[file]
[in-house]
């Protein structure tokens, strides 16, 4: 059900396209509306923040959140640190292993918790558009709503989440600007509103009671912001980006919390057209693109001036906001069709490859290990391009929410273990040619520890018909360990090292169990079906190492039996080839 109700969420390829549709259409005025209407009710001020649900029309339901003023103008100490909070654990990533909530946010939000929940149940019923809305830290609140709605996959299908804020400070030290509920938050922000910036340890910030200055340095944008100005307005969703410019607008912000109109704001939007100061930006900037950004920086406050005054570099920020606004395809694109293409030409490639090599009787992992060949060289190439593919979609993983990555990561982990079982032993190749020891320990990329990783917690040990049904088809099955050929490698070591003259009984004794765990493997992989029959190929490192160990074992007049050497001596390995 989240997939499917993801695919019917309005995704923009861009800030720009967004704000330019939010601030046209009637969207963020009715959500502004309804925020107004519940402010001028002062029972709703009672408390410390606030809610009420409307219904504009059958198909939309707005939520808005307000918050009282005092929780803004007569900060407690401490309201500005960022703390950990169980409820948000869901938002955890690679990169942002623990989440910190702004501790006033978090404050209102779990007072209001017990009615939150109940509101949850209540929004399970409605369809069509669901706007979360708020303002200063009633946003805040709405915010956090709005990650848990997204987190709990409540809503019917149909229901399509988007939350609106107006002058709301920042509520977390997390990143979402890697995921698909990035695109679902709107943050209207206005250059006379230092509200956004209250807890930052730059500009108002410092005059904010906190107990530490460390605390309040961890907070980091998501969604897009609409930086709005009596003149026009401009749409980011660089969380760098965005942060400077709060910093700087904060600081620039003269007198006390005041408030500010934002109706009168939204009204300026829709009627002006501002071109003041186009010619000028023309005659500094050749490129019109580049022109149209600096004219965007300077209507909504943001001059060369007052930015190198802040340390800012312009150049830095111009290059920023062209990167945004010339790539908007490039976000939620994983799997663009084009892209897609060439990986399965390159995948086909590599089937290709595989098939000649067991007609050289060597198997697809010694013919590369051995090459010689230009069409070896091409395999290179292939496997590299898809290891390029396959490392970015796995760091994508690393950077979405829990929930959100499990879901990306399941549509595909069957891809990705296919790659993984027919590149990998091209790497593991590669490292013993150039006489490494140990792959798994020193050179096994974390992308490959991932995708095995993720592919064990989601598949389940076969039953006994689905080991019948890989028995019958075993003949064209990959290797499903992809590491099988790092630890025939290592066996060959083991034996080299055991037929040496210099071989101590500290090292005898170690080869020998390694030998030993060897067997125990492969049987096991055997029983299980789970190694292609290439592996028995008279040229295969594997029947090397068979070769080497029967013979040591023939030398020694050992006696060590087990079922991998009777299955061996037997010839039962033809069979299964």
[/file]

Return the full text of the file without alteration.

[in-house]
């Protein structure tokens, strides 16, 4: 059900396209509306923040959140640190292993918790558009709503989440600007509103009671912001980006919390057209693109001036906001069709490859290990391009929410273990040619520890018909360990090292169990079906190492039996080839 109700969420390829549709259409005025209407009710001020649900029309339901003023103008100490909070654990990533909530946010939000929940149940019923809305830290609140709605996959299908804020400070030290509920938050922000910036340890910030200055340095944008100005307005969703410019607008912000109109704001939007100061930006900037950004920086406050005054570099920020606004395809694109293409030409490639090599009787992992060949060289190439593919979609993983990555990561982990079982032993190749020891320990990329990783917690040990049904088809099955050929490698070591003259009984004794765990493997992989029959190929490192160990074992007049050497001596390995 989240997939499917993801695919019917309005995704923009861009800030720009967004704000330019939010601030046209009637969207963020009715959500502004309804925020107004519940402010001028002062029972709703009672408390410390606030809610009420409307219904504009059958198909939309707005939520808005307000918050009282005092929780803004007569900060407690401490309201500005960022703390950990169980409820948000869901938002955890690679990169942002623990989440910190702004501790006033978090404050209102779990007072209001017990009615939150109940509101949850209540929004399970409605369809069509669901706007979360708020303002200063009633946003805040709405915010956090709005990650848990997204987190709990409540809503019917149909229901399509988007939350609106107006002058709301920042509520977390997390990143979402890697995921698909990035695109679902709107943050209207206005250059006379230092509200956004209250807890930052730059500009108002410092005059904010906190107990530490460390605390309040961890907070980091998501969604897009609409930086709005009596003149026009401009749409980011660089969380760098965005942060400077709060910093700087904060600081620039003269007198006390005041408030500010934002109706009168939204009204300026829709009627002006501002071109003041186009010619000028023309005659500094050749490129019109580049022109149209600096004219965007300077209507909504943001001059060369007052930015190198802040340390800012312009150049830095111009290059920023062209990167945004010339790539908007490039976000939620994983799997663009084009892209897609060439990986399965390159995948086909590599089937290709595989098939000649067991007609050289060597198997697809010694013919590369051995090459010689230009069409070896091409395999290179292939496997590299898809290891390029396959490392970015796995760091994508690393950077979405829990929930959100499990879901990306399941549509595909069957891809990705296919790659993984027919590149990998091209790497593991590669490292013993150039006489490494140990792959798994020193050179096994974390992308490959991932995708095995993720592919064990989601598949389940076969039953006994689905080991019948890989028995019958075993003949064209990959290797499903992809590491099988790092630890025939290592066996060959083991034996080299055991037929040496210099071989101590500290090292005898170690080869020998390694030998030993060897067997125990492969049987096991055997029983299980789970190694292609290439592996028995008279040229295969594997029947090397068979070769080497029967013979040591023939030398020694050992006696060590087990079922991998009777299955061996037997010839039962033809069979299964």